HomeAbout LisaLisa's CalendarLisa's Contact InfoPresentation TitlesFees and paymentsPresentationsTestimonialsStudent TestimonialsSchool ProgramParent ProgramsCrisis HotlinesNational Support GroupsProgram FlyersQuotes on GriefGrief TermsVirtual BookGrief Videos with MilesGrief Speaks BlogBlog Page 2Photo GallerySchools Impacted by DeathWhat to Say to a GrieverCommon Signs of GriefWhat Not to Say to a GrieverAdoption IssuesAges and StagesAl-Anon AlateenAssisted LivingBullyingParent Has CancerChildren at Funerals?Children Coping with a DeathChildren of AddictionComplicated GriefCultures and GriefAdolescent Dating ViolenceDeath: Car CrashesDeath of a childDeath of a Teen FriendDeploymentDepression SymptomsDepression in Children/TeensDivorceDomestic ViolenceDVEating DisorderslisteningExplaining Death to ChildrenFacts/StatisticsCyberbullyingFears and Worries in KidsA Friend is DyingGamblingGLBTGLBTQ for TeensWhat is Grief?Guilt and RegretsHIV MedicinesHIV/AIDS support groupsHIV Testing in NJImmigration and LossIncarcerationInfertilityHIV InformationJob Loss and GriefListeningLooking for SupportLossMen and GriefMental Health SupportMiscarriage or Stillbirth LossWhat is Mourning?Murder or HomicidePhysicians and EmpathyPTSDHelping Children Cope with a Traumatic EventSchool FightsScream Box: How to MakeSelf Injurious BehaviorSexual AbuseSibling LossSpecial Needs & Children 1Special Needs & Children 2What Parents Can DoSpeaking to Very Ill PeopleStudents Share ConcernsSuicide PreventionAfter a Suicide AttemptHealing After a Suicide (School)Suicide Survivors SupportAfter a parent's suicide: returning to schoolCollege, Grief and SuicideSupporting a GrieverTalking to Grieving ChildrenTeen GriefTeen ResourcesBooks for TeensTeens Grieving in SchoolTraumatic and Sudden LossTLC of NJTraumatized ChildrenViolent DeathWhen a Child is Dying (guidelines)When a Parent DiesWhat's NewBooks Change LivesHelpful ProductsAsk LisaBooks for ChildrenLisa's Favorite BooksBooks for AdultsAdditional ResourcesSpiritual AssessmentThe Mayonnaise JarGrief Speaks 4 TeensGrief Speaks 4 Teens CardsNewsletter Articles

Should a child attend a funeral?

The funeral will have a long term impact on the child, whether he attends or not. Attending without preparation, information and support can leave a child scared and confused. Not attending can isolate a child and often leads to regret or resentment later. I have met hundreds of adults who still feel angry over not being able to attend a funeral for a loved one, as a child.
Grief experts have found that giving children information and letting them decide in what capacity they feel comfortable participating is best.
It is best not pressuring them into making a decision based on the parents' needs.  The most helpful thing an adult can do is offer choices.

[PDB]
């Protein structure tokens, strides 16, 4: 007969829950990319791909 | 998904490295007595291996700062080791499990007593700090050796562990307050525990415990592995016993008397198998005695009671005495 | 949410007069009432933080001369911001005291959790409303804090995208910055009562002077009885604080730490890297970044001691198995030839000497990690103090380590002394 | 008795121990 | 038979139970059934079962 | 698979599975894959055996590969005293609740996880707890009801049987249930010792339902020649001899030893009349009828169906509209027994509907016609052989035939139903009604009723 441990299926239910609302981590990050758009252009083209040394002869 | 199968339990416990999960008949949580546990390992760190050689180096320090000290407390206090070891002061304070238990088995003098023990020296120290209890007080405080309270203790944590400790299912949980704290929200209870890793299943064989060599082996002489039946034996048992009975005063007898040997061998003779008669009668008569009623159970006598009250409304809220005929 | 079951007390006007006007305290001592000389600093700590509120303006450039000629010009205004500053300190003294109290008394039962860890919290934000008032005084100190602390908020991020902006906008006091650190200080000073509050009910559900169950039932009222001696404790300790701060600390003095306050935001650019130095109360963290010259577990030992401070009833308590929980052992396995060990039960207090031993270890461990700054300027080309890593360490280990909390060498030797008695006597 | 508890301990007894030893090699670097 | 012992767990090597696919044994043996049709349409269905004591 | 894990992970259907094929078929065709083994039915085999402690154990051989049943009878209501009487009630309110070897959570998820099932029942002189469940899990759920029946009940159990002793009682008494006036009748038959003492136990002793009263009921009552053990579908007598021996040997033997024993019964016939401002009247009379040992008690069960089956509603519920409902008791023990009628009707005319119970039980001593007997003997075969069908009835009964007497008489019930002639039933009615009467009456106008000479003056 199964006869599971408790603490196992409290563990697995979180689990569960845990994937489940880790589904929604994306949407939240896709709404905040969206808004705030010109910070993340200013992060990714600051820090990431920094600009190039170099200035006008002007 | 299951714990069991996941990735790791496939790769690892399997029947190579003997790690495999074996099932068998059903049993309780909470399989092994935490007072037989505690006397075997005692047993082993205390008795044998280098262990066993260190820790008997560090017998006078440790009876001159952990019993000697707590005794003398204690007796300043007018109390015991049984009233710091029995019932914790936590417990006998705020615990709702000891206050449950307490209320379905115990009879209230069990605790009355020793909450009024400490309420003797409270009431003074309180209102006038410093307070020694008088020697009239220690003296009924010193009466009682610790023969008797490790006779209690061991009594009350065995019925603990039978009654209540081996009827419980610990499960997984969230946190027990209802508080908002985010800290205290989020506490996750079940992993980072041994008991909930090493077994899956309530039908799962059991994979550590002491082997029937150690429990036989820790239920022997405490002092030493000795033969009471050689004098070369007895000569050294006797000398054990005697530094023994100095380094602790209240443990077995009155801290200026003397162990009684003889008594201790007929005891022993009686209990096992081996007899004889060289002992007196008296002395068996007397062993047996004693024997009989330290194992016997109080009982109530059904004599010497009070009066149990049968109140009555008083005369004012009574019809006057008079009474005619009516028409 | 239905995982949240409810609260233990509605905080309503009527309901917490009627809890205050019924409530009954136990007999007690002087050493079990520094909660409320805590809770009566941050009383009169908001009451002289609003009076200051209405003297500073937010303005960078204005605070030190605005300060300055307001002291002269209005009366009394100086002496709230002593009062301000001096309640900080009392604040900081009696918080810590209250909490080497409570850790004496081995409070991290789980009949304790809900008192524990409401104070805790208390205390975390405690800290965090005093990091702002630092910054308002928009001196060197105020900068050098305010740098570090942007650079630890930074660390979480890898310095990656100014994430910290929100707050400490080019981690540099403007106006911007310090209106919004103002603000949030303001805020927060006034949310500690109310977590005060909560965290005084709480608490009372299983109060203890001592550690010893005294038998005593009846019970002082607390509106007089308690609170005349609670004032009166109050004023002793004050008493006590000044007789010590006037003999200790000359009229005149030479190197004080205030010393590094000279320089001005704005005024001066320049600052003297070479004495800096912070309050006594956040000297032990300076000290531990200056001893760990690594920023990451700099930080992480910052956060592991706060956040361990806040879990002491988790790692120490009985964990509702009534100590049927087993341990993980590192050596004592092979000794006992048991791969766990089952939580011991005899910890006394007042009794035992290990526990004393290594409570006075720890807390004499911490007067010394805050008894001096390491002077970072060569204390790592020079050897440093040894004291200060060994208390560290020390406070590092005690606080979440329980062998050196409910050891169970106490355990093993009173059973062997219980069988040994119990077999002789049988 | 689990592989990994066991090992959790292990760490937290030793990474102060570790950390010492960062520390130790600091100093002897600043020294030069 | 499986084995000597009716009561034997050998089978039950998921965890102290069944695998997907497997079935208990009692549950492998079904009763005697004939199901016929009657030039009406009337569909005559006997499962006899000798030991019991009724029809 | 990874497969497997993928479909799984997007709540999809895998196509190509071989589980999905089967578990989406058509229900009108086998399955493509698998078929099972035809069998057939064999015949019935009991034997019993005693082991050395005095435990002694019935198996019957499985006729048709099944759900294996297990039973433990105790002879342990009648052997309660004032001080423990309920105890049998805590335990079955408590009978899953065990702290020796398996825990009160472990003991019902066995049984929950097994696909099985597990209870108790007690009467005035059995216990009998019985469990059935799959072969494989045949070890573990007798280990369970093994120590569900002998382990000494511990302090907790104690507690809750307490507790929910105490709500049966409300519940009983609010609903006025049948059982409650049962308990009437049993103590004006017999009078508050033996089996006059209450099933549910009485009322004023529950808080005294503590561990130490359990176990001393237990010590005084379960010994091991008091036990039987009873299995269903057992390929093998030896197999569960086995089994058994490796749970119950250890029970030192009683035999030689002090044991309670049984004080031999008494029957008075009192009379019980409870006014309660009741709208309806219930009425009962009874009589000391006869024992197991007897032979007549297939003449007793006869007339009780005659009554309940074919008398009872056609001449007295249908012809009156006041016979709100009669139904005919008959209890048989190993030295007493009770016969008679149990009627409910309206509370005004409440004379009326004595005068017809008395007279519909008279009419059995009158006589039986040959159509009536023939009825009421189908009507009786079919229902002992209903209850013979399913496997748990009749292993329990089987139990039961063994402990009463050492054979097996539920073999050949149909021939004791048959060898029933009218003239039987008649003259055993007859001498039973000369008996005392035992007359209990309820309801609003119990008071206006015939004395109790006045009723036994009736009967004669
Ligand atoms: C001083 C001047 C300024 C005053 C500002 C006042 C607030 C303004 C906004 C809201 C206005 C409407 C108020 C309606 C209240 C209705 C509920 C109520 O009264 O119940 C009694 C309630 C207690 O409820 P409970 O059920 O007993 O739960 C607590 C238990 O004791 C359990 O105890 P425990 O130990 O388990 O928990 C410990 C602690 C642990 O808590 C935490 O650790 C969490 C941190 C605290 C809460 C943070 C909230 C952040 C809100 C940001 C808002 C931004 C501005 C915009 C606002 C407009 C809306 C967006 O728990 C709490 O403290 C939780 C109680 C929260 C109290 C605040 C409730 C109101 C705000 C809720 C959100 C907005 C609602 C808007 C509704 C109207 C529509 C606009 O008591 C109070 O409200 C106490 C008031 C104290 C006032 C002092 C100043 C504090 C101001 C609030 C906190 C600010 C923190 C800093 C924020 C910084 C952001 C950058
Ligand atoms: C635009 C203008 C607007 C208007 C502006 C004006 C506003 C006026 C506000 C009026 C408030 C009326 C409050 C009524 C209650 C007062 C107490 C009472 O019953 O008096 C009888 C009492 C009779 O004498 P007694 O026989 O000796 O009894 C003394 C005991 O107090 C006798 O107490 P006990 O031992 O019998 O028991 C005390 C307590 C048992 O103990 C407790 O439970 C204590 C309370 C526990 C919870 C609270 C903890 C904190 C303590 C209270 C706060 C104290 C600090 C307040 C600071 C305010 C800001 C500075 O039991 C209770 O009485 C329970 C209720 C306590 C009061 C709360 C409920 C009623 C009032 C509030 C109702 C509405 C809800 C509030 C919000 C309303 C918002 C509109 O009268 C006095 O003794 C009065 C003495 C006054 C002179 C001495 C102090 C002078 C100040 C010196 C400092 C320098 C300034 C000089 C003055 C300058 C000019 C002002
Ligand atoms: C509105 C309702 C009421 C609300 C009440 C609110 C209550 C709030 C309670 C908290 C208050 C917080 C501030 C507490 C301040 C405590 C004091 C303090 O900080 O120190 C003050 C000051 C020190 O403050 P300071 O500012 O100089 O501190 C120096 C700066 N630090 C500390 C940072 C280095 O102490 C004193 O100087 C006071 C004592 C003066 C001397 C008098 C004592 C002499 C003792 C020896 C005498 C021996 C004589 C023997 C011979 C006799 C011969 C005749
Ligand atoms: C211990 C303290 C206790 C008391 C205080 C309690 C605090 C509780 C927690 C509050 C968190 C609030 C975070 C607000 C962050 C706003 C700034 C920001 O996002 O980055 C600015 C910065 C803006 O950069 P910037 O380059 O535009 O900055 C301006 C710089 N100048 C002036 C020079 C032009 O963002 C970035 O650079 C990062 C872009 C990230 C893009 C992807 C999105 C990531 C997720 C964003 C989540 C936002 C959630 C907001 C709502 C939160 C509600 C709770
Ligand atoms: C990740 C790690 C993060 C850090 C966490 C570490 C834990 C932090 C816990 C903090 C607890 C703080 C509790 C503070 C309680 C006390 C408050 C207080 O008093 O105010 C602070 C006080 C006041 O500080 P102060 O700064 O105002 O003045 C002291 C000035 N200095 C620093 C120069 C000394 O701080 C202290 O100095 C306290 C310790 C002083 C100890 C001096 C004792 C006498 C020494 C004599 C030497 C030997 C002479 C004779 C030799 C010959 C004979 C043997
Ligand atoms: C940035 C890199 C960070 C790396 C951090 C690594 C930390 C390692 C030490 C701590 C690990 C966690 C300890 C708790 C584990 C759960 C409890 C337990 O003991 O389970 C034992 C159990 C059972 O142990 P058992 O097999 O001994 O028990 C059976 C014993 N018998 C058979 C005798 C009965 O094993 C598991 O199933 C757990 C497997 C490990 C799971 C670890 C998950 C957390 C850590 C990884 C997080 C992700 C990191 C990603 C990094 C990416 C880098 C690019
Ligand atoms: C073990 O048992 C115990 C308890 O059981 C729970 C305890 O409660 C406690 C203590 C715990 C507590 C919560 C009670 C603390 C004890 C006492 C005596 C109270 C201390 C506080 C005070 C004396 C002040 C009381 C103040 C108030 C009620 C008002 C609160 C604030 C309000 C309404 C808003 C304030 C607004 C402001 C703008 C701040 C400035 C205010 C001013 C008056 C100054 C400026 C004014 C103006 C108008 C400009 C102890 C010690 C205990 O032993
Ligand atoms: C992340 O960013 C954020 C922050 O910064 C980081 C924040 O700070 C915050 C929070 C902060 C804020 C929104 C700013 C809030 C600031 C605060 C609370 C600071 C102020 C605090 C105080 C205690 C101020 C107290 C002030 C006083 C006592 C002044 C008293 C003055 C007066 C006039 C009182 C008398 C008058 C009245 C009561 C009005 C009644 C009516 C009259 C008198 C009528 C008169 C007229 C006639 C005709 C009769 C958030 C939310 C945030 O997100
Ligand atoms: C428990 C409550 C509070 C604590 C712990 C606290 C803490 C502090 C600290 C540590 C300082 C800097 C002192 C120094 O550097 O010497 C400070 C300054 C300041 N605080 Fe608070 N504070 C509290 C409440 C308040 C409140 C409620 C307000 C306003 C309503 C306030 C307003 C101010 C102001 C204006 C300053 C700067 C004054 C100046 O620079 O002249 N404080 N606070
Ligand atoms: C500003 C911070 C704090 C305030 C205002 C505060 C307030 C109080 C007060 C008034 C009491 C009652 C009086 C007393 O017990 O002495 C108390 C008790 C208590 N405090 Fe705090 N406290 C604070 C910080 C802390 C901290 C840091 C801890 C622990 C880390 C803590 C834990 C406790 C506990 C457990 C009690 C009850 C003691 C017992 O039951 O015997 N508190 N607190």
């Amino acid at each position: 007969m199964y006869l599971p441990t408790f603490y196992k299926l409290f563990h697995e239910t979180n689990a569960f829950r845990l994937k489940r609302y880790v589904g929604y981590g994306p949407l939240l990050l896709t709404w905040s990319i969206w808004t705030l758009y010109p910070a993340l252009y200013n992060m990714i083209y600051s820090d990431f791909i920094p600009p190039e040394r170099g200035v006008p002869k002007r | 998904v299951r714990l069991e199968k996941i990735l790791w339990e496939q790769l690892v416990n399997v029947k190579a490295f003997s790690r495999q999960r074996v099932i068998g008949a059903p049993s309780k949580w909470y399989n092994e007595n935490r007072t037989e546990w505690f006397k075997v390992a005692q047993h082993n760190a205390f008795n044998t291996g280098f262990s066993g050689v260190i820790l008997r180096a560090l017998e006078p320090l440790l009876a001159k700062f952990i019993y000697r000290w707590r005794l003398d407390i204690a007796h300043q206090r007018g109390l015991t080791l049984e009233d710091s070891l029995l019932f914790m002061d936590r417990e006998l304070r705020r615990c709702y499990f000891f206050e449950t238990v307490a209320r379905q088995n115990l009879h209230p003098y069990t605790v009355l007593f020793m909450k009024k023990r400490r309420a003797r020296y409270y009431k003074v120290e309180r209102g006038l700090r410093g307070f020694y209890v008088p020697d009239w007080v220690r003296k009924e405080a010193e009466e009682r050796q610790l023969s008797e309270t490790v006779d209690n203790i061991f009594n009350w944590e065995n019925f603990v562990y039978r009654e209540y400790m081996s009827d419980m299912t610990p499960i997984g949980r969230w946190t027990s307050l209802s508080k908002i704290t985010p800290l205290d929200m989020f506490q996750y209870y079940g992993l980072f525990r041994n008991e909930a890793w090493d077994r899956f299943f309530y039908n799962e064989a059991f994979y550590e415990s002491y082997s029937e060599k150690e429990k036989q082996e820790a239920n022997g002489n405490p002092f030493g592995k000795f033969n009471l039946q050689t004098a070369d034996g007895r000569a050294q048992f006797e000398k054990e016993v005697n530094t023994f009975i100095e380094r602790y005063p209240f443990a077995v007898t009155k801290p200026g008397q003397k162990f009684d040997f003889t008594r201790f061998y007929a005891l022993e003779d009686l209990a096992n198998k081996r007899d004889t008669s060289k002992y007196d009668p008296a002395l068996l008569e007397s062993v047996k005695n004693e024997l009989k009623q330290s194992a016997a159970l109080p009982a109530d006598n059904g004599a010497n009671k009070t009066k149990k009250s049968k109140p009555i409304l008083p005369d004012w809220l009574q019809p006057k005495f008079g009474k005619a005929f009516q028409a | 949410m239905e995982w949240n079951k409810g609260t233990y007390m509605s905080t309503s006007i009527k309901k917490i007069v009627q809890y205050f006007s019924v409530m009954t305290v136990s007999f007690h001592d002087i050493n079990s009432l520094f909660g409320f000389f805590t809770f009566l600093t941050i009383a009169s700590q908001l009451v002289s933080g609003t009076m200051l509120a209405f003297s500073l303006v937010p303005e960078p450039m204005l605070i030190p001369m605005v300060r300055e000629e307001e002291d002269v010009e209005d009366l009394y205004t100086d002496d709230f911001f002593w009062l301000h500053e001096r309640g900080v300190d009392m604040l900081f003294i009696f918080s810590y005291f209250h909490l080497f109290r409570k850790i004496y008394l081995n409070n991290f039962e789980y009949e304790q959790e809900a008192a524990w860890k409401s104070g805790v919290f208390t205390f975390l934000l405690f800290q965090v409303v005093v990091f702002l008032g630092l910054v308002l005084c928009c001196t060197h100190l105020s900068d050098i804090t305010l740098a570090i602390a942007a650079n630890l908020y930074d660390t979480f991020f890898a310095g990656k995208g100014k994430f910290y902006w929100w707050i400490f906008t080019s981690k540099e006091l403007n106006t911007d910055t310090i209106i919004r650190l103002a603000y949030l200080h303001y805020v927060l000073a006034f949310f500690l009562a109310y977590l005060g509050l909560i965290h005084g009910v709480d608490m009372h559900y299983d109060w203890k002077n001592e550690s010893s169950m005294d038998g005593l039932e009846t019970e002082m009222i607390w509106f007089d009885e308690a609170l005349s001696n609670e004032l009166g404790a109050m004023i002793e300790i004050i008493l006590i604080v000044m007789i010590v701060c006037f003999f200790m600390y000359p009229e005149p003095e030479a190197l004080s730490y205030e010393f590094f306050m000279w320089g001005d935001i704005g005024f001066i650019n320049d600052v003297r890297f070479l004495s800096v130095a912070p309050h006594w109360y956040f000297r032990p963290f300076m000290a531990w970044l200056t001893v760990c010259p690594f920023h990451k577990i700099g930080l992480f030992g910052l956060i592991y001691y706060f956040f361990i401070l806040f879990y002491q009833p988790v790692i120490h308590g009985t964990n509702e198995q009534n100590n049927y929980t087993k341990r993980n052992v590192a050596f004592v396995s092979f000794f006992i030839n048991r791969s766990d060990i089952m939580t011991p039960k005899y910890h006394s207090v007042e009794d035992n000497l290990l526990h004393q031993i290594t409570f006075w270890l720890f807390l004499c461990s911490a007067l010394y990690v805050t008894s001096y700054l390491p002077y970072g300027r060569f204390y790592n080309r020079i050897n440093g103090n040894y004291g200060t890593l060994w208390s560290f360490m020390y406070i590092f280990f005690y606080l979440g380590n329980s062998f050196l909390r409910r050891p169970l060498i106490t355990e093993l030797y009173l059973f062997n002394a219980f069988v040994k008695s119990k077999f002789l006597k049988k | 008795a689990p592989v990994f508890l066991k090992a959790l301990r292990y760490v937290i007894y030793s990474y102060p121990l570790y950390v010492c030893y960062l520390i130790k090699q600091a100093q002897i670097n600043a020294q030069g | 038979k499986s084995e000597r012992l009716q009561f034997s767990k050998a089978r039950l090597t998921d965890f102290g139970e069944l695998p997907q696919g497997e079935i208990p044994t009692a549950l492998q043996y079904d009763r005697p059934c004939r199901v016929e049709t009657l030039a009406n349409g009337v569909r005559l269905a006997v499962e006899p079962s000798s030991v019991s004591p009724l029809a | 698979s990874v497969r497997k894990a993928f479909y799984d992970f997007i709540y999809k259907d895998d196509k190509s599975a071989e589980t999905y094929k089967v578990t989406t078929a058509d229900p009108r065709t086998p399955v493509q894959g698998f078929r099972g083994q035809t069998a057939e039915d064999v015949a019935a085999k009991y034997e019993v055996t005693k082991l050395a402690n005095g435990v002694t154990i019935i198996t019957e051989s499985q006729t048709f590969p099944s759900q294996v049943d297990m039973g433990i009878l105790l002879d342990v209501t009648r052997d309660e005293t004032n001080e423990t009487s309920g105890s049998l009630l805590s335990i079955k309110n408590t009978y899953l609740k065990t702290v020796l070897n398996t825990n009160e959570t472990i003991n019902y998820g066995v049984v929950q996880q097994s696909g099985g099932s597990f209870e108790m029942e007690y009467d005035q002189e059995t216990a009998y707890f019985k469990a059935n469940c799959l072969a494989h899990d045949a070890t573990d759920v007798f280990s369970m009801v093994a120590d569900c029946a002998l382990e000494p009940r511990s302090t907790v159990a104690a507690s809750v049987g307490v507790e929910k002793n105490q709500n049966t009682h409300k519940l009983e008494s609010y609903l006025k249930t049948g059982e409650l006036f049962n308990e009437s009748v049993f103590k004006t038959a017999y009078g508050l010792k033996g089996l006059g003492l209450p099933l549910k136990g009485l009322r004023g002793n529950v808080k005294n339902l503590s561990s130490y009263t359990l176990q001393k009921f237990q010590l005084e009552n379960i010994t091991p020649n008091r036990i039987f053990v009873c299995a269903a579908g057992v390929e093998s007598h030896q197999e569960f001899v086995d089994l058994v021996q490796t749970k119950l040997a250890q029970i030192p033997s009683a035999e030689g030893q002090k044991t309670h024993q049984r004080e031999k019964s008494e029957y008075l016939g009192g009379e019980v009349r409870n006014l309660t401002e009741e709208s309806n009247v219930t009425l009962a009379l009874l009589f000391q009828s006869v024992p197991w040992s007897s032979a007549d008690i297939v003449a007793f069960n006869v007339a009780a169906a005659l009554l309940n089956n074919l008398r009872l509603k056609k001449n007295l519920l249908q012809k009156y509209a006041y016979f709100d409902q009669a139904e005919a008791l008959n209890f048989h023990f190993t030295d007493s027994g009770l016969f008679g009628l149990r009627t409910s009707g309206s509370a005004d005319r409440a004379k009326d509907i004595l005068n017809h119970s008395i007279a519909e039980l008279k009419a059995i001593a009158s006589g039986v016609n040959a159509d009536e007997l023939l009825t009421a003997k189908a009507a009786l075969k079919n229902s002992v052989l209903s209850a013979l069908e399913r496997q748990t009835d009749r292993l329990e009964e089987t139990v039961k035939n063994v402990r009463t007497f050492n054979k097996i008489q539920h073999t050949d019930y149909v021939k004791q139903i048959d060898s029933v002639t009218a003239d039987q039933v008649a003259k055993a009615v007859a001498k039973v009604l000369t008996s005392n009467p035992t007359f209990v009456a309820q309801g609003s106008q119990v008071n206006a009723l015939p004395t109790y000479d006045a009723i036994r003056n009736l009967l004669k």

“When I was a boy and I would see scary things in the news, my mother would say to me, "Look for the helpers. You will always find people who are helping.” 
― Fred Rogers 




Give the child clear explanations of what will happen at the funeral:

  • Who will be at the funeral services?
  • What is going to happen?
  • Where will the service take place?
  • When will the funeral happen?
  • Why are we doing this?
  • What is expected of the child?

What about viewing the body? ( A list of important facts the child may want to know before choosing to view the body.) 

The body:

  • is an open or a partially open casket
  • is cool in temperature
  • does not move
  • can not talk, see you or feel anything
  • will not come back to life
  • may have markings, etc. from injury or illness
  • will look and feel different than the person did before death
  • may have a different smell


What are the options for involving children and teens in the memorial service?
  • Attending or not attending the service
  • Selecting the casket
  • Deciding whether or not to view the body
  • Choosing special objects to put into the casket
  • Choosing which clothes the deceased will wear
  • Choosing the grave marker and what will be written on it
  • Picking out the urn for cremated remains
  • Choosing the location to spread the ashes
  • Selecting the funeral site
  • Selecting flowers, music, and readings for the service
  • Participating in the service
  • Closing the casket for the last time or being involved in the process


After the memorial service/funeral
  • Would you like to sleep at home or somewhere else tonight?
  • What of the person's possessions, if any, would you like to keep?
  • When do you think you will be ready to return to school? (talk to school counselor, nurse, teacher, and ask child what his concerns are).
  • Do you want to see the cremated remains? (they do not look like ashes, but crushed up bone pieces).
  • Would you like to see the death certificate or the obituary?
  • Would you like to participate in a support group like Good Grief? (he/she will be with other young people (ages 3-18 ) who have also lost a parent or sibling. www.good-grief.org   908-522-1999)
  • How would you like to memorialize the person on the anniversary or special occasions?

Funerals do not have to be scary . Children get to see how many people loved their loved one as well as see how we support each other at times of loss. It gives us a chance to say goodbye to our loved one and the way things used to be. This is extremely important for healing. However if one cannot attend there are still ways to say goodbye.

 Helpful books:

  Help Me Say Goodbye: Activities for Helping Children Cope When a Special Person Dies  by Janis Silverman

The Grieving Teen: A Guide for Teenagers and Their Friends: by Helen Fitzgerald

The Grief Recovery Book: by John James and Russell Friedman  Excellent resource for adults grieving any type of loss. Involves saying goodbye.

Contact Lisa at: 973-912-0177  or email at lisa@griefspeaks.com